This labeling effort, TikTok said, is part of a campaign to educate users on misinformation, including banning harmful and deceptive AIGC about elections, as CNET's Ian Sherr has reported. TikTok isn't the only social media company to adopt labeling standards to boost the transparency of AI content, with Meta and Google also putting in place their own AI labeling programs. But TikTok's influence in the US and around the world is growing, and it's now recognized as one of the main news-sharing platforms.

Meta Ray-Bans add a 'whimsical bonus' to everyday eyewear

Though CNET reviewers don't yet recommend personal AI gadgets like Humane's AI Pin or the Rabbit R1 handheld, there's one AI device that's won over CNET expert Scott Stein: Meta and Ray-Ban's AI-powered smart glasses. 

Starting at $299, Meta Ray-Bans were released in October with audio features and a camera. But new generative AI functions now add a "whimsical bonus" to everyday eyewear, Stein explained after wearing the smart glasses for six months.  

"They're practical and, oddly, transformative. I forget I have them on, and then, suddenly, I realize I've gotten used to them when I start talking to myself and tapping my glasses to snap photos on my normal glasses, and suddenly miss the extra features like a phantom limb," Stein wrote. "Between small wearable AI devices that are suddenly sprouting everywhere and large advanced mixed reality VR headsets, advanced smart glasses now seem like a happy middle. Something new, casual and often more useful than a smartwatch."

The Meta Ray-Bans come in different styles, sizes and colors. See for yourself.

Apple's new M4 chip starts the march to AI

The embarrassing "Crush" ad that Apple released to showcase its new iPad Pro may have undercut its marketing message (Apple apologized for the ad two days after its release and said the company won't be showing it on TV). But one takeaway from Apple's May 7 iPad event was its AI-enhanced M4 processor, which CNET's Andrew Lanxon noted "promises better machine learning performance for AI-based tasks."

Yet, beyond CEO Tim Cook saying recently that Apple's AI efforts will take advantage of the "transformative" power of AI, the company hasn't really said much about its gen AI work. Everyone is expecting big announcements at the Apple's developers' conference on June 10.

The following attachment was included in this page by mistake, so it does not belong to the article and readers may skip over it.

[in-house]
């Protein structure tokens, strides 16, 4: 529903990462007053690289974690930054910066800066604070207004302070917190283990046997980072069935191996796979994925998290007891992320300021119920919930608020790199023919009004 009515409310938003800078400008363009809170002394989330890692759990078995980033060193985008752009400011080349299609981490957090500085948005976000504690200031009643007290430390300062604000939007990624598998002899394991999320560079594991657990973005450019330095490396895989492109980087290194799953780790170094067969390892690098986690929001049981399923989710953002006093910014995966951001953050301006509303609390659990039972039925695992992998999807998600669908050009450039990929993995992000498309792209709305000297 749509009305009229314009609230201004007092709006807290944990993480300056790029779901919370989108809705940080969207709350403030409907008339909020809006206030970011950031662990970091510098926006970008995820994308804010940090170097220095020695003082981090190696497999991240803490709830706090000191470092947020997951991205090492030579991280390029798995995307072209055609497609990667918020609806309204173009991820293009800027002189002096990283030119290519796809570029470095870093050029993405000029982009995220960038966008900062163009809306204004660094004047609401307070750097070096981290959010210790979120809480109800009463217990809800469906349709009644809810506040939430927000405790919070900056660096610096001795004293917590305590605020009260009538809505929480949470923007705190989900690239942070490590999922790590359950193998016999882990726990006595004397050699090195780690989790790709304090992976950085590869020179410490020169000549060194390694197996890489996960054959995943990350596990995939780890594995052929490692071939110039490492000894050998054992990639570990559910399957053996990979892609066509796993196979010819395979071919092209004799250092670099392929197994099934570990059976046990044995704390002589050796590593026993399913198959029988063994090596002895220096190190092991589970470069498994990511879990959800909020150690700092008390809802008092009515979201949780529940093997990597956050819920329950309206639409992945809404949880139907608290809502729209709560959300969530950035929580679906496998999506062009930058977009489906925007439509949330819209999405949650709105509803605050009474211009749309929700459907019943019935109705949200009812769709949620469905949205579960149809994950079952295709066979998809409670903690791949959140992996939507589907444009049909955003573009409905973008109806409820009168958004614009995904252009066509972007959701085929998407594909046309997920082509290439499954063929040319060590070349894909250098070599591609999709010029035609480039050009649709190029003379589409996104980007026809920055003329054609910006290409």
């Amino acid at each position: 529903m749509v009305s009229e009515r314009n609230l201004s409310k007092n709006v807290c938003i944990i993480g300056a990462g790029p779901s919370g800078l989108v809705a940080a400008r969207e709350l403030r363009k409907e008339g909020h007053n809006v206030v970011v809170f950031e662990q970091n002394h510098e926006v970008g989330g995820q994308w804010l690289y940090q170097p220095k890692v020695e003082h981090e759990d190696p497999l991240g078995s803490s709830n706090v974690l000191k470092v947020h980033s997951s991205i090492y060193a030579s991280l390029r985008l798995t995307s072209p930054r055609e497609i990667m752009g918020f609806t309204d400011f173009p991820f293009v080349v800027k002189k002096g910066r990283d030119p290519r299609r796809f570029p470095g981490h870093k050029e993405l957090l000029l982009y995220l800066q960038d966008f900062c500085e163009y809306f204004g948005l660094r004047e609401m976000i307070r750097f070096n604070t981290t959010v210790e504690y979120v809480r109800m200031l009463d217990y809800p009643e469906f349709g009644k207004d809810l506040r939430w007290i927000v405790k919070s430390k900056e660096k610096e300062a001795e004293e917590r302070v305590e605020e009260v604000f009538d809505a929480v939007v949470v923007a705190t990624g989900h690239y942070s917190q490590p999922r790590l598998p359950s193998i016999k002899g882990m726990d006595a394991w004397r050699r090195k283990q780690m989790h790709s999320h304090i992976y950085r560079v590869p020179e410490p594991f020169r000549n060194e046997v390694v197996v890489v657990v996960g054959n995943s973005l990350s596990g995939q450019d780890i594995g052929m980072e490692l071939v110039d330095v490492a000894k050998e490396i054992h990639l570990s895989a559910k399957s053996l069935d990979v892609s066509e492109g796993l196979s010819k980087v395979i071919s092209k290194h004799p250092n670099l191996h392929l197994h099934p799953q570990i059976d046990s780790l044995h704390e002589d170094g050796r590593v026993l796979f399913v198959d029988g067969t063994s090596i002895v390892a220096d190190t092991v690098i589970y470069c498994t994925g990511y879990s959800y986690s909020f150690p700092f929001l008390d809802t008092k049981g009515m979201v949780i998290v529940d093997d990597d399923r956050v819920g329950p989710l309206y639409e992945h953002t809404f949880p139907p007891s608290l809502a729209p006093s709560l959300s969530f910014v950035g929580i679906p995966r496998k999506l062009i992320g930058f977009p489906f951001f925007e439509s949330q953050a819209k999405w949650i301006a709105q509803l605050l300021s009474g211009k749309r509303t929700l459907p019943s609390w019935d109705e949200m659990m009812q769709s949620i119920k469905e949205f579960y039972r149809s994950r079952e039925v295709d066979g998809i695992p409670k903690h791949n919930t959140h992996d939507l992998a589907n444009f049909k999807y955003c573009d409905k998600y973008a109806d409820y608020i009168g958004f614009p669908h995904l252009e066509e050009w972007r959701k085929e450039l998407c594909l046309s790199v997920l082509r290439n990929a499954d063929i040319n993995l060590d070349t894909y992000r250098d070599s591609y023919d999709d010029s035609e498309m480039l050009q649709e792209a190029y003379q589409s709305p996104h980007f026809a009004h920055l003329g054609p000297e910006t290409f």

How Visa is using AI to catch credit card fraudsters

If you're one of the 42 million Americans who've been the victim of identity theft, or you want a better sense of how hackers use brute force, or "enumeration," attacks to co-opt your personal credit card information, check out this story from CNET AI reporter Lisa Lacy on how Visa uses fraudsters' AI tools to beat them at their own game.

Since 2019, the company has been using the Visa Account Attack Intelligence, or VAAI, tool to apply "deep learning technology to card-not-present transactions to help identify the financial institutions and merchants fraudsters are targeting," Lacy reported, referring to transactions (like those online) where no one has to hand a physical card to a merchant.

But starting in August in the US, Visa is adding "what it calls the VAAI Score to better determine the likelihood of enumeration attacks by assigning each transaction a risk score in real time. This score will help issuers make better decisions when it comes to blocking transactions."

What that means for you is that Visa, and no doubt other credit card companies, will soon be able to use gen AI to distinguish legitimate purchases from fraudulent ones, instead of auto-rejecting your purchases — including, Visa told Lacy, multiple transactions from the same seller.  

Copyright, licensing and gen AI: OpenAI, Reddit plot twists  

Even as publishers including The New York Times, The Intercept, the Chicago Tribune and the New York Daily News sue OpenAI and Microsoft over allegations that ChatGPT was trained in part by scraping the publishers' copyrighted content off the internet without permission or compensation, OpenAI continues to ink deals with notable media companies — and make efforts to address the copyright conundrum. 

Last week, Dotdash Meredith, which owns more than 40 notable media brands, including People, Better Homes & Gardens and InStyle, signed a deal to have its recipes; health and financial information; entertainment content; and product reviews show up in ChatGPT answers, with a link to the original article. Its content will also serve as training data for OpenAI's GPT large language model. 

Terms of the deal weren't disclosed, but there have been reports that OpenAI — which is rumored to want to go public later this year and to want to clean up the copyright mess hanging over its head — has paid out millions of dollars in licensing fees to publishers including the Associated Press, the Financial Times, Axel Springer (owner of Insider and Politico), and Le Monde.